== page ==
DP14872 The Socio-Economics of Pandemics Policy
|Author(s):||Dennis J. Snower|
|Publication Date:||June 2020|
|Programme Areas:||Labour Economics, Public Economics, Macroeconomics and Growth|
|Link to this Page:||cepr.org/active/publications/discussion_papers/dp.php?dpno=14872|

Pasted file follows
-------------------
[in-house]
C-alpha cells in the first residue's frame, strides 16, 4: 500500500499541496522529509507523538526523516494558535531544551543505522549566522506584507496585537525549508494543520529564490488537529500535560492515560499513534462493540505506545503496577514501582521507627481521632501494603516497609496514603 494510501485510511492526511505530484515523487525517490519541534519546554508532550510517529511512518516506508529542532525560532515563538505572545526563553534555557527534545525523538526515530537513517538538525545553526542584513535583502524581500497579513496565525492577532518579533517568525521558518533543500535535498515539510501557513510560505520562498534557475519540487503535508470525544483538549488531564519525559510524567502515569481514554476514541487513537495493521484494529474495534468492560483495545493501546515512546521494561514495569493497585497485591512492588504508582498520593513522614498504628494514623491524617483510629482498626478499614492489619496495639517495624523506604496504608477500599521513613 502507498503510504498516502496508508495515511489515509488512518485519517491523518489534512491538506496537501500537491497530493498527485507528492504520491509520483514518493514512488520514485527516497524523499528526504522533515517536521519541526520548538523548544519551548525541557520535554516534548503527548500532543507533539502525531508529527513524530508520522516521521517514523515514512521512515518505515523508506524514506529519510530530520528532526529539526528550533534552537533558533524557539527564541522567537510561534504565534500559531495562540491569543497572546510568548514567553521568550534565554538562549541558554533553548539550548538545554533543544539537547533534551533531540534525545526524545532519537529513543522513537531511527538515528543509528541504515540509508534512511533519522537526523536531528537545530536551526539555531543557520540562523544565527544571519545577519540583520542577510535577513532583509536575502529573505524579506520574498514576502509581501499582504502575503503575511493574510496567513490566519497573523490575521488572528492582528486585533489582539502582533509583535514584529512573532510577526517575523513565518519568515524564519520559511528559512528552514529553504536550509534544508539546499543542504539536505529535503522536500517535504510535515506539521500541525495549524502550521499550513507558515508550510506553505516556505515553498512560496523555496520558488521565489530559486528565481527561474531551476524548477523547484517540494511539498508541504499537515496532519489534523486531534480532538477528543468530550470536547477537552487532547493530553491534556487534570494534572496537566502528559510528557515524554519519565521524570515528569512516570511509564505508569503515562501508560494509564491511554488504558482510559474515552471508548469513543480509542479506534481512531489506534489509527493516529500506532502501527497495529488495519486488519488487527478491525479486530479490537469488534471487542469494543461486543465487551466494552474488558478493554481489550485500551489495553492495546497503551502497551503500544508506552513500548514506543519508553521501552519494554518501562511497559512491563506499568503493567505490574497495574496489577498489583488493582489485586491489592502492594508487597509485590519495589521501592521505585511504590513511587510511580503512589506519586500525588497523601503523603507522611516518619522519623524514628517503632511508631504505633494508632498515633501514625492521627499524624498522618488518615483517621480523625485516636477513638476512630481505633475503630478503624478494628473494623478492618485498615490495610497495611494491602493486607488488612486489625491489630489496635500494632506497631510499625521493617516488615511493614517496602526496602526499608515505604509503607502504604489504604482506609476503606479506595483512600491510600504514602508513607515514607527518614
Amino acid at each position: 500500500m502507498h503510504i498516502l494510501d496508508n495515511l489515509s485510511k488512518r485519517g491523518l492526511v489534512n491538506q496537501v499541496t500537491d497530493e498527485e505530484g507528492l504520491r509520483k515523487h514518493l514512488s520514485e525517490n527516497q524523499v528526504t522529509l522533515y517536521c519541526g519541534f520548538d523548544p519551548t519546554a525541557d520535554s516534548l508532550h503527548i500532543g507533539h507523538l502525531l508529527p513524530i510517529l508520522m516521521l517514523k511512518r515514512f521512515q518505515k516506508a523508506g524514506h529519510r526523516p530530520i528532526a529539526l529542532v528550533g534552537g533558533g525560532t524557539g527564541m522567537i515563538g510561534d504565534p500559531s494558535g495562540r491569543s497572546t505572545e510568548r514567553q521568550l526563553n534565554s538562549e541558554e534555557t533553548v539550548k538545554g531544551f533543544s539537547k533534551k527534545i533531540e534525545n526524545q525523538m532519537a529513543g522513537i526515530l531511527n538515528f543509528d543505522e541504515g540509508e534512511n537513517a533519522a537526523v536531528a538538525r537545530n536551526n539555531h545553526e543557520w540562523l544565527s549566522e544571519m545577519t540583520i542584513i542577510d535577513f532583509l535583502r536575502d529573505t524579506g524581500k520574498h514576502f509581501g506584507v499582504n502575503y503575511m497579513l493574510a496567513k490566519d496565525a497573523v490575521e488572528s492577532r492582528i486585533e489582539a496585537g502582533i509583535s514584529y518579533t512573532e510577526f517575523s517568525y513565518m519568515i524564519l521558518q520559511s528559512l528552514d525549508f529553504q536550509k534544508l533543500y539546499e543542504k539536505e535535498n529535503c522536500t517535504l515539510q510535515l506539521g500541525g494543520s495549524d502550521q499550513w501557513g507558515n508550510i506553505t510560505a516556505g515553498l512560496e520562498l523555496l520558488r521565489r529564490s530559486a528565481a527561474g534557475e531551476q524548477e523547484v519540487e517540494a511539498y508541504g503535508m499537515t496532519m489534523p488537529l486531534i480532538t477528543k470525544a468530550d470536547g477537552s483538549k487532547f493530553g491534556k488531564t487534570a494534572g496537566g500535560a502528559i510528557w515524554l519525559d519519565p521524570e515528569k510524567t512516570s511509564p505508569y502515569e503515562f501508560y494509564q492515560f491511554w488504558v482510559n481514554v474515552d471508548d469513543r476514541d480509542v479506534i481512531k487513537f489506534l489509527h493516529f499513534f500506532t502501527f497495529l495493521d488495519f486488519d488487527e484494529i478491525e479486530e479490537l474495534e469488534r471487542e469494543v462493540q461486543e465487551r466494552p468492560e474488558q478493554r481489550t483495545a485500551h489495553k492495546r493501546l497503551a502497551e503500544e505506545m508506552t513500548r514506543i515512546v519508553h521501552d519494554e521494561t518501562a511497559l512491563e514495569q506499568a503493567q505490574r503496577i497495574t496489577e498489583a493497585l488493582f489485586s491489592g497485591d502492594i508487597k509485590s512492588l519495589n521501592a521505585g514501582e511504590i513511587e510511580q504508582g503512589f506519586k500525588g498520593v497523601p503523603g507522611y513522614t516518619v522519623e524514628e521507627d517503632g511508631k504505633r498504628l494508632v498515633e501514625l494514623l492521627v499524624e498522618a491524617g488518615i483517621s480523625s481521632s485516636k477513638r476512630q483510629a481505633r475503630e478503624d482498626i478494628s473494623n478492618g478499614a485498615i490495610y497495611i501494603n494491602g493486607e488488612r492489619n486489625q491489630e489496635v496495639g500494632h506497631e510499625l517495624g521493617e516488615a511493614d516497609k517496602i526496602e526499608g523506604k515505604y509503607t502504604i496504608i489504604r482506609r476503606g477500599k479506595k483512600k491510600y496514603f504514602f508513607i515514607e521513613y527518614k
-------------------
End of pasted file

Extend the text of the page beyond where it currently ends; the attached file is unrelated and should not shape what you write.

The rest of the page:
In response to the Covid-19 pandemic, governments around the world have provided a massive fiscal and monetary stimulus. While this policy is welcome in the short run, it does not address the underlying problem in the medium and long run. The reason is that the pandemic has not given rise to a generalized shortfall in aggregate demand. Rather, it has generated a Great Economic Mismatch, characterized by deficient demand for things requiring close physical interactions among people and deficient supply of things compatible with social distancing, where appropriate. Expansive macroeconomic policy can stimulate aggregate demand, but when social distancing is enforced, it will not stimulate production and consumption whenever this demand is satisfied through physically interactive activities. To overcome the Great Economic Mismatch, "readaptation policies" are called for. In the medium run, these policies promote a redirection of resources to activities compatible with social distancing; the long run, these policies make economies more resilient to unforeseen shocks that generate a Great Economic Mismatch. Once the pandemic is over, a more profound rethinking of decision making - in public policy, business and civil society - is called for. First, decision makers will need to supplement the current focus on economic efficiency by greater emphasis on economic resilience. Second, economic policies and business strategies will need to focus less on incentives for selfish individuals and more on the mobilization of people's prosocial motives. Finally, to encourage people around the world to cooperate globally in tackling global problems, policy makers at local, national and global levels will need to encourage people around the world to cooperate globally in tackling global problems, with the aid of two powerful tools that humans throughout history have used to coordinate their efforts: identity-shaping narratives and institutions of multi-level governance.